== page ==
Bee’s decision to set off with her toddler, leave the rest of her family behind and follow an 18th-century travel guide to Norway was quite a drastic step, but she felt it was something she had to do. ‘We’re a generation that have grown up to believe we can do everything and have full agency in our lives. But suddenly when you have kids, you can feel that the world has shrunk a little bit and I wanted to challenge that idea. This woman who had done so much before me, so long ago, began to mean a lot to me during that period of my life,’ explains Bee. ‘The other trigger that made me pack my bags and set off was the fact that she was so little known. Most people have never heard of her, and those that have can’t even spell her name correctly. The more I found out how incredible she was, the more annoyed I got that she wasn’t more famous. So I wrote In Search of Mary partly out of outrage, and partly to draw more people towards Wollstonecraft’s story.’
Bee took on a mission to build Wollstonecraft’s legacy and memorialise her name. This took her all over the world, speaking about Wollstonecraft in Bangladesh, India and Moscow. But now she is looking to make a lasting impact back on home turf. ‘I’ve joined the campaign group Mary on the Green, which is aiming to produce a piece of memorial artwork for Wollstonecraft, as there is currently no significant memorial for her anywhere. This is really shocking, given that Wollstonecraft is part of the founding generation of our political and literary heritage,’ says Bee. ‘We’ve been campaigning for over a year and the fundraising has been slow and steady. But more recently we’ve received a lot of local support, as well as donations from people around the world who just love Mary Wollstonecraft. We’ve commissioned the incredible artist Maggi Hambling CBE to produce the memorial artwork in Newington Green in London and we are very close to reaching our final fundraising target.’
In Beverley, Wollstonecraft is also being remembered. Just last year, Professor Barbara English MBE of Beverley Civic Society pieced together two sections of a torn parish book to reveal the exact house where Wollstonecraft lived during her time in Yorkshire – 2 Highgate is the only building that is still standing which she would have called home. Almost all of its 18th century features have survived, and now a plaque has been unveiled on the front of the house to celebrate her life.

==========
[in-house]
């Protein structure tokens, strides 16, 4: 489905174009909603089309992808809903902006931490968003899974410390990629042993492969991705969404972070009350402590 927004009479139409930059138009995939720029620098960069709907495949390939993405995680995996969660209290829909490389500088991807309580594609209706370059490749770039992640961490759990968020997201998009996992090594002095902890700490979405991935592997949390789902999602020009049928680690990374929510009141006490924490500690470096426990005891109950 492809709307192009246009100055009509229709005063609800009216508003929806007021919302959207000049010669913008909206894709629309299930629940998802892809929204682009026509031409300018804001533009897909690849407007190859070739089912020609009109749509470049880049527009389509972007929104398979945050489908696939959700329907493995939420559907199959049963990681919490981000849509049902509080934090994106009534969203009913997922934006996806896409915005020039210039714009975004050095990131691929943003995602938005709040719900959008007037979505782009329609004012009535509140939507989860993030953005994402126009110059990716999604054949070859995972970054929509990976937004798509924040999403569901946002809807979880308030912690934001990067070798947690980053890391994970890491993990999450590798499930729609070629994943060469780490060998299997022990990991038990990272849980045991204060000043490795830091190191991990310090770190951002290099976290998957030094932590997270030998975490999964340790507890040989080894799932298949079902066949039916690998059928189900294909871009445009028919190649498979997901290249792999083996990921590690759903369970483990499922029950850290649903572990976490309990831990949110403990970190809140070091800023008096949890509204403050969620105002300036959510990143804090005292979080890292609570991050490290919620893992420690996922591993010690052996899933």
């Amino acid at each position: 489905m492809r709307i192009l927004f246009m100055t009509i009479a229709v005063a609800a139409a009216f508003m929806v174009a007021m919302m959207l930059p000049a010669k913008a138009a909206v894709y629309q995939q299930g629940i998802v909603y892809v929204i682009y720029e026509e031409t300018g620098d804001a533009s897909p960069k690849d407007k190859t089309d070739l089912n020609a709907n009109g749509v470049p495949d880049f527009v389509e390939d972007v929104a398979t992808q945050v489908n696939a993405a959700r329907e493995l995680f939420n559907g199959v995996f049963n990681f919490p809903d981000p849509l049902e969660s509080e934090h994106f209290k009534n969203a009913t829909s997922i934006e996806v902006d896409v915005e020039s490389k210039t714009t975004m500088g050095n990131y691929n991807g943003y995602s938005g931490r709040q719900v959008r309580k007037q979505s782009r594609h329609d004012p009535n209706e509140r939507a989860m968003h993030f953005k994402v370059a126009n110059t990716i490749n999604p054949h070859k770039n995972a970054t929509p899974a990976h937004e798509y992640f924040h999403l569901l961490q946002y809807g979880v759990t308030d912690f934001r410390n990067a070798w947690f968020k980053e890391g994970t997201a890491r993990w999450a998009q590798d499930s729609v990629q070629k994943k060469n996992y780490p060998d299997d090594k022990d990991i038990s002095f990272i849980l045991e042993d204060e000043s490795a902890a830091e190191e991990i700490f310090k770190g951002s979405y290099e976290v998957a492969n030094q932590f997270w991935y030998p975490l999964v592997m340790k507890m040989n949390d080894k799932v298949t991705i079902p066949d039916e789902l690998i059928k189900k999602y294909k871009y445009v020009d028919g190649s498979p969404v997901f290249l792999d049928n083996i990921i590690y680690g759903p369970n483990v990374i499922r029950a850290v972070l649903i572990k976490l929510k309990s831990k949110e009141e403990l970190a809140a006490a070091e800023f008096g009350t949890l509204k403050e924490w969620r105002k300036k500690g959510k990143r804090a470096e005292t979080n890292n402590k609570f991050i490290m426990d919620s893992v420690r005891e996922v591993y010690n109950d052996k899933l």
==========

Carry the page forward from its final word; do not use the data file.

But the work doesn’t stop there. Bee has joined forces with friend, lawyer and advocate of all things Wollstonecraft, David Robinson, to establish a new outreach educational charity called The Wollstonecraft Society. ‘It’s all about promoting Wollstonecraft’s human rights legacy in schools. We hope to engage young people, particularly from disadvantaged backgrounds, with her life story by creating teaching materials and putting on school events,’ explains Bee. ‘This was what Wollstonecraft was all about – she believed in the power of education as a transformational force. We’re taking her human rights message about inclusivity and equality and hoping to inspire young people today.’
On Monday 30th September, Bee and David will also be putting on a play called An Amazon Stepped Out at the Lyric Theatre on Shaftesbury Avenue, as a fundraising event for The Wollstonecraft Society. ‘It’s in the proper West End of London,’ Bee enthuses. ‘I’ve co-written a lively dramatised account of Wollstonecraft’s life and legacy, and we’re going to have some amazing actors, live music, plenty of stardust and a special welcome from our patron Jude Kelly CBE, who was director of the West Yorkshire Play House – I’m so excited.’
When asked what she has learnt from uncovering Wollstonecraft’s life, Bee pauses; ‘Above all, Mary Wollstonecraft was courageous. She was a ground-breaking genius, but if she hadn’t had the guts to stand up for herself and other people, we wouldn’t know about her pioneering work. I have to remind myself of that – to be brave. She also had an unquenchable optimism, described by herself as her “ardent affection for the human race”. I always find that quite moving because the human race never really loved her back. She had to fight to survive all her life, and yet her writing shows she was constantly optimistic and never gave up on her faith in humanity.’
Bee leaves us with some parting words of advice for young women stepping out into the world today; ‘It is other women who will pull you through. Don’t put your entire heart and soul into a (most likely temporary) boyfriend, because it’s your network of female friends that you will need when you encounter any shifts or difficulties in life.’